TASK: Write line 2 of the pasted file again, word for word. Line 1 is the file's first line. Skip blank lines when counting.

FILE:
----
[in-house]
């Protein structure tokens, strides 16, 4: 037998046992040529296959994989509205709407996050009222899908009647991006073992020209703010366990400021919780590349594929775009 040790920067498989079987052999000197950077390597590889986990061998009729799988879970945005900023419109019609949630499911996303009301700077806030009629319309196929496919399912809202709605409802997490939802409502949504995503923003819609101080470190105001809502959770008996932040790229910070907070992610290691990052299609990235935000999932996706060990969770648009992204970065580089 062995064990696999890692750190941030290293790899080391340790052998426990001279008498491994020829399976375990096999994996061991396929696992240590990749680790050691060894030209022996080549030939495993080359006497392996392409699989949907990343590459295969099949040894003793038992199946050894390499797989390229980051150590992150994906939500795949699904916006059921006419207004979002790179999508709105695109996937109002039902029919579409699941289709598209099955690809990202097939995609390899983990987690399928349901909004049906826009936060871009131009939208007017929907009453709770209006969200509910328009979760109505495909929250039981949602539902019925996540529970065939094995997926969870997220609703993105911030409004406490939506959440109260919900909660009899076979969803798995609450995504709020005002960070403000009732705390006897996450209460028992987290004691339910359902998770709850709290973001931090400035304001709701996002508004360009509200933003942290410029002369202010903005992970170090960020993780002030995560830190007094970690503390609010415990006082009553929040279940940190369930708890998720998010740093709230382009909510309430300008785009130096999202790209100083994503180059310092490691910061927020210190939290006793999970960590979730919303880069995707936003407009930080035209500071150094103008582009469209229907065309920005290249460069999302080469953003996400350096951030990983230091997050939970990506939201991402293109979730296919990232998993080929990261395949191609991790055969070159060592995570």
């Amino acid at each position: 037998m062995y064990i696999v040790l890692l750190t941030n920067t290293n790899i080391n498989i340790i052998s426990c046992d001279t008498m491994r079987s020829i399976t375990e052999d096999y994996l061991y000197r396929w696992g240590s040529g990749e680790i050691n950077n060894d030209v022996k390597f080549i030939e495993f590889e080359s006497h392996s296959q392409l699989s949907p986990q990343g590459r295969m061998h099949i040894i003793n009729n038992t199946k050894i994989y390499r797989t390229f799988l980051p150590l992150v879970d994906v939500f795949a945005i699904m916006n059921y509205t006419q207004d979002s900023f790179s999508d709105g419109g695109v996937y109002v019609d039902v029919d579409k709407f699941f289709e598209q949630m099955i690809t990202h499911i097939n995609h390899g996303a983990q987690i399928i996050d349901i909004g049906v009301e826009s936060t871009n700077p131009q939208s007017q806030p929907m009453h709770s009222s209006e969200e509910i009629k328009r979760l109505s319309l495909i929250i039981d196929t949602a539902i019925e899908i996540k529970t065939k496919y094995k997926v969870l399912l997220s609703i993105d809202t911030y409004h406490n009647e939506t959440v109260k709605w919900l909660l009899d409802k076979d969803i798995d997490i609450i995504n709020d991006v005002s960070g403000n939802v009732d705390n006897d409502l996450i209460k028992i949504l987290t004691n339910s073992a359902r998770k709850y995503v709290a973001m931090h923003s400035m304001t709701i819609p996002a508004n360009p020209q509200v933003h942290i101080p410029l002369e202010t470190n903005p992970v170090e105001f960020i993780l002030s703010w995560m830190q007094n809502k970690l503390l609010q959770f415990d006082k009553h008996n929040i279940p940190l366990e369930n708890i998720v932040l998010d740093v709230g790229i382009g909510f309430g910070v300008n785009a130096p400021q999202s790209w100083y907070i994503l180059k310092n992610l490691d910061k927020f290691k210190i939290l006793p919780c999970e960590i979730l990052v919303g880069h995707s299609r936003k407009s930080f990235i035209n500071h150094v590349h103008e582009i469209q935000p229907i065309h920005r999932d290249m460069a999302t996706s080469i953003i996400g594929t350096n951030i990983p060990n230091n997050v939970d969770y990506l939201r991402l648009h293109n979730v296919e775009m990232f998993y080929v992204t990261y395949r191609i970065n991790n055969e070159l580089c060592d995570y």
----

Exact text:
């Protein structure tokens, strides 16, 4: 037998046992040529296959994989509205709407996050009222899908009647991006073992020209703010366990400021919780590349594929775009 040790920067498989079987052999000197950077390597590889986990061998009729799988879970945005900023419109019609949630499911996303009301700077806030009629319309196929496919399912809202709605409802997490939802409502949504995503923003819609101080470190105001809502959770008996932040790229910070907070992610290691990052299609990235935000999932996706060990969770648009992204970065580089 062995064990696999890692750190941030290293790899080391340790052998426990001279008498491994020829399976375990096999994996061991396929696992240590990749680790050691060894030209022996080549030939495993080359006497392996392409699989949907990343590459295969099949040894003793038992199946050894390499797989390229980051150590992150994906939500795949699904916006059921006419207004979002790179999508709105695109996937109002039902029919579409699941289709598209099955690809990202097939995609390899983990987690399928349901909004049906826009936060871009131009939208007017929907009453709770209006969200509910328009979760109505495909929250039981949602539902019925996540529970065939094995997926969870997220609703993105911030409004406490939506959440109260919900909660009899076979969803798995609450995504709020005002960070403000009732705390006897996450209460028992987290004691339910359902998770709850709290973001931090400035304001709701996002508004360009509200933003942290410029002369202010903005992970170090960020993780002030995560830190007094970690503390609010415990006082009553929040279940940190369930708890998720998010740093709230382009909510309430300008785009130096999202790209100083994503180059310092490691910061927020210190939290006793999970960590979730919303880069995707936003407009930080035209500071150094103008582009469209229907065309920005290249460069999302080469953003996400350096951030990983230091997050939970990506939201991402293109979730296919990232998993080929990261395949191609991790055969070159060592995570």